While skiers polished off the remaining pockets of fresh snow on the slopes of Powder Mountain, a contingent of testers snuck out to James Peak to hunt down some untouched powder. Lathered in sun screen and equipped with avalanche gear, they found what the were looking for—untouched white stuff under bluebird skies.
On Day 1 of Backcountry Magazine’s Gear Test Week, the crew of testers pulled out the fat skis. With eight inches of fresh snow, anxious testers grabbed skis, adjusted bindings and hit the slopes and backcountry at Powder Mountain quicker than Shaggy fowling the resort’s bathroom.
“We’re trying to create a new norm that really embraces avalanche safety skills,” says Tom Murphy, director of operations at the American Institute for Avalanche Research and Education (AIARE), of the Project Zero initiative. Project Zero aims to reduce the number of avalanche fatalities to zero. And the initiative’s latest project is a community-sourced video contest and education campaign called Know The Snow.
“Wendy is a pioneer in every true sense of the word,” skier and writer Molly Baker said in our January Issue. That’s why Wendy Fisher made the list of the 37 most influential women in the backcountry. “It’s still relevant to watch her grease Alaskan spines..her kind of impact just never goes away,” Baker added. The latest episode of Salomon Freeski TV captures Fisher’s influence from her early ski racing career to today.
“I knew we were in trouble when the contraband ran low,” Sheldon Kerr writes in the February-issue Mountain Account, Escape from Glacier Bay. “We had to face the facts,” she continues, “this storm was not letting up. That meant the pilot wasn’t coming for us.” Here’s a video of the whiteout, crevasse-ridden, thorny Alaskan epic.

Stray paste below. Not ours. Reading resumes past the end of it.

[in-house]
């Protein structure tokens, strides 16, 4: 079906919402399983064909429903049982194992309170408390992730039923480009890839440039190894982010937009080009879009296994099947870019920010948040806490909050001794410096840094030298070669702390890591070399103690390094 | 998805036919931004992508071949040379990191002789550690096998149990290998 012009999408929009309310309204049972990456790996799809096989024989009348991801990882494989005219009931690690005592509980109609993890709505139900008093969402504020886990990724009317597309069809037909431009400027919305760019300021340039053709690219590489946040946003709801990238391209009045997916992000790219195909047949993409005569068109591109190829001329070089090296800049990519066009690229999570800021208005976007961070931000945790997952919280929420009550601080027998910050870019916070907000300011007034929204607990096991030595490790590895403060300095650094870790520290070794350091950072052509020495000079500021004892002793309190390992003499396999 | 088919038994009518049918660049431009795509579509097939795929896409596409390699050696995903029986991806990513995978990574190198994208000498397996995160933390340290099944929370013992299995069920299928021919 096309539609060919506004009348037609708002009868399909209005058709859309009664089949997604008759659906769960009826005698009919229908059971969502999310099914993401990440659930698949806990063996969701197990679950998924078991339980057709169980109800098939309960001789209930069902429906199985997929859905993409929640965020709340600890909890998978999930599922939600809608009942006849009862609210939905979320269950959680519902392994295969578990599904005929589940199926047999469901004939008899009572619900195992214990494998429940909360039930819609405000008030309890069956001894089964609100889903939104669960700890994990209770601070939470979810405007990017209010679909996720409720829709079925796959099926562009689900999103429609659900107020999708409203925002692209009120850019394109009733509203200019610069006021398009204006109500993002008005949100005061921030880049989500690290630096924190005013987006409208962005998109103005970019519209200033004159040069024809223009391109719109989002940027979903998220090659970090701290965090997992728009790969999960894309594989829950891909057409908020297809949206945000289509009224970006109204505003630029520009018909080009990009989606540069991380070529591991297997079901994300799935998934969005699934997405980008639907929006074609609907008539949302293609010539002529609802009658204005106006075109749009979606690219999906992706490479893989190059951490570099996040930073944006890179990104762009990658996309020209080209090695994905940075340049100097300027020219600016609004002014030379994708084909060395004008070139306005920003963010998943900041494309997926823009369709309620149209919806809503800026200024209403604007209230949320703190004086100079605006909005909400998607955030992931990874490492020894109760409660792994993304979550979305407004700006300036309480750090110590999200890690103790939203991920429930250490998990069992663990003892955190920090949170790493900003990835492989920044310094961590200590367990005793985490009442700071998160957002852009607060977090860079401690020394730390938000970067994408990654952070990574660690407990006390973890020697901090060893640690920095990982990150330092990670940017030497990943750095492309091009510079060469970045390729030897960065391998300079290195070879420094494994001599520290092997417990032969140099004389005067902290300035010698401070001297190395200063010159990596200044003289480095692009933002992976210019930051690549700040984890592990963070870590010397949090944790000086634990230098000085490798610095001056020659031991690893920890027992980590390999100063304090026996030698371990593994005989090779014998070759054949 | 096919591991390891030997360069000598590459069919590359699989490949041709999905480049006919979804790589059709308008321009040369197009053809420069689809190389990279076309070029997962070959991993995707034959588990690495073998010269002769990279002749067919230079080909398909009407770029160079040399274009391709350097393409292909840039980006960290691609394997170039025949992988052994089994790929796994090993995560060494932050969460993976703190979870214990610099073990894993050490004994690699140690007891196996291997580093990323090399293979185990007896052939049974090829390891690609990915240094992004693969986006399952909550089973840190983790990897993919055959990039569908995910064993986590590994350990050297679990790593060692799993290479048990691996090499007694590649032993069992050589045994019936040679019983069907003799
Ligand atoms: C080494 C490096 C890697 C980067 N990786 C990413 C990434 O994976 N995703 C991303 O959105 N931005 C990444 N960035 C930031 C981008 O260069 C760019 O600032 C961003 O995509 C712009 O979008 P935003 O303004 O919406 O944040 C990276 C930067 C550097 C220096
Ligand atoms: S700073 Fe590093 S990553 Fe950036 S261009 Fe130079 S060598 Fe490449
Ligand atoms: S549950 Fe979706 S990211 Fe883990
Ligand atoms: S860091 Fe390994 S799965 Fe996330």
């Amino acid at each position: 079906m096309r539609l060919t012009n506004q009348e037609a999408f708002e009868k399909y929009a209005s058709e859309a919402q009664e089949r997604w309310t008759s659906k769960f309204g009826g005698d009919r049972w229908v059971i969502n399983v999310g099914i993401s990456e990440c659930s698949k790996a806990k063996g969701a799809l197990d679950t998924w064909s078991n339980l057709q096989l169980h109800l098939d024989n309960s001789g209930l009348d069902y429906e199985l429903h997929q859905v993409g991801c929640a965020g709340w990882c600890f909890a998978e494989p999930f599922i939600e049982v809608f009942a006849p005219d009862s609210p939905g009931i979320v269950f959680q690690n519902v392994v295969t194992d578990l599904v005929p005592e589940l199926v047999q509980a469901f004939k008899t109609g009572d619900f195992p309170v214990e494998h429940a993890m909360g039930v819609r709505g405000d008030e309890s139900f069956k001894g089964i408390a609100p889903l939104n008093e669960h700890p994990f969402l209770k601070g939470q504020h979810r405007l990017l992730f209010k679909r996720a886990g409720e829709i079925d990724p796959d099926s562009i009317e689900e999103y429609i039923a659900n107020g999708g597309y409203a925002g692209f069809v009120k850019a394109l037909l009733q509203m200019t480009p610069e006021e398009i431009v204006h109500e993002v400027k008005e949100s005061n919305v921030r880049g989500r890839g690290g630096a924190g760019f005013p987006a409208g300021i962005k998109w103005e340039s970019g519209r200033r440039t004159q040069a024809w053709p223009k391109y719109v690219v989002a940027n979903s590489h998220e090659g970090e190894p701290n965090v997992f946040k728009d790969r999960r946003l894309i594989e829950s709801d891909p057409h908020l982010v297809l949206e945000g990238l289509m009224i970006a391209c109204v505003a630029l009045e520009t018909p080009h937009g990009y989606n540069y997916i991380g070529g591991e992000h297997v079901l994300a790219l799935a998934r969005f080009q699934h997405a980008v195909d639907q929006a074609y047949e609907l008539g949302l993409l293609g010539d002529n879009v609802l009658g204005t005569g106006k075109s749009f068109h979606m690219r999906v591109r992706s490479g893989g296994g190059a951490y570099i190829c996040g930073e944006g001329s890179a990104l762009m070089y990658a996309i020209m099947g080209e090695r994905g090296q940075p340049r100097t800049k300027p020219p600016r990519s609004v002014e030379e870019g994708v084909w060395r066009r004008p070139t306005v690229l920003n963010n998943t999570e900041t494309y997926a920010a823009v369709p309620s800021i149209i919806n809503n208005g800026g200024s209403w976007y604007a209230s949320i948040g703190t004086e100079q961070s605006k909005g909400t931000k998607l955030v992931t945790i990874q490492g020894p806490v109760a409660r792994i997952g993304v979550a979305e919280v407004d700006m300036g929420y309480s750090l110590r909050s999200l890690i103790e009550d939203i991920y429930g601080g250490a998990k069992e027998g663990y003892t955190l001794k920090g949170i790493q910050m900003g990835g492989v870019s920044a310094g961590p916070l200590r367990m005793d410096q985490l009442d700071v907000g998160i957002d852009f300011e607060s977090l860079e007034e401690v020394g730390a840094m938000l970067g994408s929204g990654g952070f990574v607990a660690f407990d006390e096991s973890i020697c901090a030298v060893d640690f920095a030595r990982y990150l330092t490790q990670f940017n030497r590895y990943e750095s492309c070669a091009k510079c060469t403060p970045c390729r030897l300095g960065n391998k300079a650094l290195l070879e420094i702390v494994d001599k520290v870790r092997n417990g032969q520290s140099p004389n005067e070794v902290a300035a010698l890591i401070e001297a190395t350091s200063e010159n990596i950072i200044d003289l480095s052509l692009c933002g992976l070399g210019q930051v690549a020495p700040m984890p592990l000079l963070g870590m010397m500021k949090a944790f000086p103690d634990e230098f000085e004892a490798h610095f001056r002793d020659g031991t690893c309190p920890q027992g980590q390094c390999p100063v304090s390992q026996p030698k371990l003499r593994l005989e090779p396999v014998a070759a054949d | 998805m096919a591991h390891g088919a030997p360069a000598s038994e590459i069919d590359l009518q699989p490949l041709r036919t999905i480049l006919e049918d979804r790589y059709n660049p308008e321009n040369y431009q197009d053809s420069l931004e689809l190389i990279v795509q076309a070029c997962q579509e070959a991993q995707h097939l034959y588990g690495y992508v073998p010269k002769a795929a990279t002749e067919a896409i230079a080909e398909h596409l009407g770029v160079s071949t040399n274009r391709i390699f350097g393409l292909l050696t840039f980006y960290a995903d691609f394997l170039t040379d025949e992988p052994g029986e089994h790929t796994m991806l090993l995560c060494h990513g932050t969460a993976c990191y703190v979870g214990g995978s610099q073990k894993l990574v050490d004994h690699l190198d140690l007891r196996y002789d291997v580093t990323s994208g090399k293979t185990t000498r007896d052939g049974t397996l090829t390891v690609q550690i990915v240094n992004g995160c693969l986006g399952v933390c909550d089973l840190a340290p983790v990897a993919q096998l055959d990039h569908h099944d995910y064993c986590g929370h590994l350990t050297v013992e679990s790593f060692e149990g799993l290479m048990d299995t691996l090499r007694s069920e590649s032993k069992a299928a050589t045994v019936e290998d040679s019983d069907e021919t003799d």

Beacons get all the glory. They’re expensive, tech-packed pieces of gear that backcountry users covet for finding partners and getting found. But shovels and shoveling deserve more credit. After all, when avalanche debris sets up like concrete, and your partner is buried deeply, your job doesn’t stop at pinpointing them with a fine search and a probe strike. Here’s a video of how to dig safe and dig fast.
“As a young ski racer, I couldn’t find any women I could relate to as role models in the sport,” Lynsey Dyer writes in the our January issue (which hits newsstands on January 7). So she sought out women who followed their passion fearlessly, whatever that passion was. Now Lynsey is one of those role models, and she’s bringing together others like her to produce “Pretty Faces,” an all-female ski and adventure-sports film.
“I want to show people that it’s possible to be good at skiing if you have a disability,” says Vasu Sojitra (“That Guy,” BCM 93). Well, good seems like an understatement, and disability seems like a relative term. Vasu crushes it, as shown in this early-season edit. He and his friends at T-Bar Films produced it […]
Look at any beginner skinner, and you’ll likely see an act of distress akin to uphill roller-skating on black ice. Look at someone who’s been at it for a while, and they might appear as comfortable sidehilling a sheen of breakable crust as a child frolicking through a meadow. Here’s how to become that skinner.